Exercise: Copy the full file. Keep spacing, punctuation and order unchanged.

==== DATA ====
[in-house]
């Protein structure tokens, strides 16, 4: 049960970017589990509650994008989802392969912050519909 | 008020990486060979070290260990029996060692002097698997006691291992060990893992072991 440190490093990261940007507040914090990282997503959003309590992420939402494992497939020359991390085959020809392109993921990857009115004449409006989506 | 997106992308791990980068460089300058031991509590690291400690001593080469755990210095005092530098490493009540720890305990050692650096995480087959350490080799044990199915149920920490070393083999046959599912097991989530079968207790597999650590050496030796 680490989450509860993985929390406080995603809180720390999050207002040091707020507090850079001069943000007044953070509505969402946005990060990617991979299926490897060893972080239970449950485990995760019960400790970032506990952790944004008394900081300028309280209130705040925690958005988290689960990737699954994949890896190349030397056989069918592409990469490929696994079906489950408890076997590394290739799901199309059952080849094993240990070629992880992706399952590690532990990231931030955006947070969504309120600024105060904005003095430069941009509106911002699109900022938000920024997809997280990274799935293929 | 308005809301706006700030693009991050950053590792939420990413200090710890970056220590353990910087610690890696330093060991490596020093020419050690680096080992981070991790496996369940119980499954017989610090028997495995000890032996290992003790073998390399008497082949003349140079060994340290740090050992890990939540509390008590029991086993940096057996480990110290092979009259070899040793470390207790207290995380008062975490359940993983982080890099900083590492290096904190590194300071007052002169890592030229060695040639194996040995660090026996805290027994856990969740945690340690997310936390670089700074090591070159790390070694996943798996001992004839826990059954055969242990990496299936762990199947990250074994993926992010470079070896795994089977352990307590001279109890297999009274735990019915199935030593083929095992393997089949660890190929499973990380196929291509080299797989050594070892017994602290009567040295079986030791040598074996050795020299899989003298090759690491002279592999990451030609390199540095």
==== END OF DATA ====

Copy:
[in-house]
């Protein structure tokens, strides 16, 4: 049960970017589990509650994008989802392969912050519909 | 008020990486060979070290260990029996060692002097698997006691291992060990893992072991 440190490093990261940007507040914090990282997503959003309590992420939402494992497939020359991390085959020809392109993921990857009115004449409006989506 | 997106992308791990980068460089300058031991509590690291400690001593080469755990210095005092530098490493009540720890305990050692650096995480087959350490080799044990199915149920920490070393083999046959599912097991989530079968207790597999650590050496030796 680490989450509860993985929390406080995603809180720390999050207002040091707020507090850079001069943000007044953070509505969402946005990060990617991979299926490897060893972080239970449950485990995760019960400790970032506990952790944004008394900081300028309280209130705040925690958005988290689960990737699954994949890896190349030397056989069918592409990469490929696994079906489950408890076997590394290739799901199309059952080849094993240990070629992880992706399952590690532990990231931030955006947070969504309120600024105060904005003095430069941009509106911002699109900022938000920024997809997280990274799935293929 | 308005809301706006700030693009991050950053590792939420990413200090710890970056220590353990910087610690890696330093060991490596020093020419050690680096080992981070991790496996369940119980499954017989610090028997495995000890032996290992003790073998390399008497082949003349140079060994340290740090050992890990939540509390008590029991086993940096057996480990110290092979009259070899040793470390207790207290995380008062975490359940993983982080890099900083590492290096904190590194300071007052002169890592030229060695040639194996040995660090026996805290027994856990969740945690340690997310936390670089700074090591070159790390070694996943798996001992004839826990059954055969242990990496299936762990199947990250074994993926992010470079070896795994089977352990307590001279109890297999009274735990019915199935030593083929095992393997089949660890190929499973990380196929291509080299797989050594070892017994602290009567040295079986030791040598074996050795020299899989003298090759690491002279592999990451030609390199540095």